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OpEdNews Op Eds    H3'ed 6/14/12

Fluxing Around

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Sun Tzu (of The Art of War fame) coined the term "shi," (pronounced "shee") which roughly translates into English as, "the art of understanding matters in flux."

There's two interesting aspects to this term; First, that the Chinese see this as an "art." Second that they see it as something to be studied and understood, long before flux produces change.

Over here in "wide-eyed" land we see only what's smack in front of us at any given moment. We become accustomed to things the way the y  are. And when flux threatens change we fight like holy hell to keep things the way they've been. We see only the past and have no interest whatsoever in "studying" change, even as things begin "fluxing" like crazy around us. 

To say that  we are in a state of "flux" right now would be an understatement. Nevertheless, even as flux causes mounting structural ,  fiscal and social disarray, not just here in the US, but around the globe, all you hear from public officials, here and around the globe, is how important it is to get things "back to normal," or "back on track."

Of course history records nothing that even approximates anything like "normal." All history records is change, constant, unremitting change. Those able to prepare and adapt to change, survive. Those who resist change or fail to adapt, become history.

And just what about this "track" they want us to "get back on?" Sure, it's there alright. The only trouble is that old track only heads one direction, back. New tracks need to  be  laid, in new directions, if we want to go forward. But no one seems to want to work on that railroad. Instead they want to ride that old familiar train back to old familiar times and old familiar ways. If successful in this quest it would be the first time in history any society has succeeded returning to, and living in, the past.

Yes, things are in flux. Much shi is called for.

Those of us who fly small planes understand shi pretty well, at least those of us still around to tell about it. Even though we might want to land at th at  particular airfield, weather changes constantly. Winds, clouds, storms develop en-route - weather is always "in flux." So sometimes a pilot has to divert, landing at a different, but safer and saner, destination. It's pain when that happens, a major inconvenience. But pilots who ignore atmospheric flux, insisting on staying the course, despite signs of deteriorating conditions, often end up being scraped off their instrument panel.

Studying matters in flux - shi. It is an art. It's also a skill - a survival skill.

Those leading the world these days remain in near-terminal denial - they could be described as "anti-shi."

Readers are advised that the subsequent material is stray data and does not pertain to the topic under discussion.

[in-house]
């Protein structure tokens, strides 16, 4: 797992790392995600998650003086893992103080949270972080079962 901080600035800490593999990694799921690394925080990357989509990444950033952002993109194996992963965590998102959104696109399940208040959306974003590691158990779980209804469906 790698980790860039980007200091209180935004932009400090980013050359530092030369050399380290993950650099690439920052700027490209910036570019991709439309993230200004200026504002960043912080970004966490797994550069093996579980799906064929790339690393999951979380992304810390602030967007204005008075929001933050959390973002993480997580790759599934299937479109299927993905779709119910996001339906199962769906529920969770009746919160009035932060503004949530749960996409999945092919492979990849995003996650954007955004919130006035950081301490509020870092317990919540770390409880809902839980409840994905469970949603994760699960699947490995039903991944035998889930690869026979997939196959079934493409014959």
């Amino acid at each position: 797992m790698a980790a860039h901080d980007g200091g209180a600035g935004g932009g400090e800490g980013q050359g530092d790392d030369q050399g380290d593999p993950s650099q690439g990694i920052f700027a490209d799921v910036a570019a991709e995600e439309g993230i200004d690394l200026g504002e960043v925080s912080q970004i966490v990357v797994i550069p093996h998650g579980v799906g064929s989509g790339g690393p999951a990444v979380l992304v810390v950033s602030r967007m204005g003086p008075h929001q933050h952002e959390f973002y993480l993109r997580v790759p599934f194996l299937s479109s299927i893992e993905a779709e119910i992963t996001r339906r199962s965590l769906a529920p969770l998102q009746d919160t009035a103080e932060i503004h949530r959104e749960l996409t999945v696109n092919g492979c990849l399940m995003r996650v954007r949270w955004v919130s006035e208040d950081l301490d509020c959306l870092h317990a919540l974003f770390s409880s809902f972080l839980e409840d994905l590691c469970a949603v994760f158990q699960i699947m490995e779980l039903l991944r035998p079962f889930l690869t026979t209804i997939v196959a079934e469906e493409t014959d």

Nevertheless the general herd out here has been getting whiffs of trouble on  the  wind. While not quite ready to stampede in total panic yet, they are shifting nervously in their pastures.

My friend, and Huffington Post columnist and long-in-the-tooth journalist,  Andrew Reinbach , put it this way to me in an email this morning. With his permission I repeat:

" My own pet theory on why everybody has this sense of approaching apocalyptic doom is that the world is on a hinge of history. We all feel the ground shifting under our feet and fear the worst, and since we've been around the block enough to know how easily things can slide well beyond what's helpful, the fear is only magnified.

The US may well be on the lip of a change in the form of government. Republics on average last only 200 years or so. But any change that does occur will only codify what already exists--at bottom, we don't favor revolutionary change a la Europe. That is, the business community already owns the government and it has very little interest in governing, itself. So any modification therein will be more of a tweak toward greater influence, while the forms will remain--empty forms, to be sure, and the whole thing will be sold as the new, improved brand.

Will this make life better for the typical American? No. But people won't be running around in armbands, either. The bigger problems, however will remain---how to keep the lid on in a country wi th  massive structural unemployment and little provision for the practical operation of a universal retirement program with adequate healthcare. To that extent, the future will be a totalitarian  state, dressed up in a new, more colorful cereal box ."

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Stephen Pizzo has been published everywhere from The New York Times to Mother Jones magazine. His book, Inside Job: The Looting of America's Savings and Loans, was nominated for a Pulitzer.

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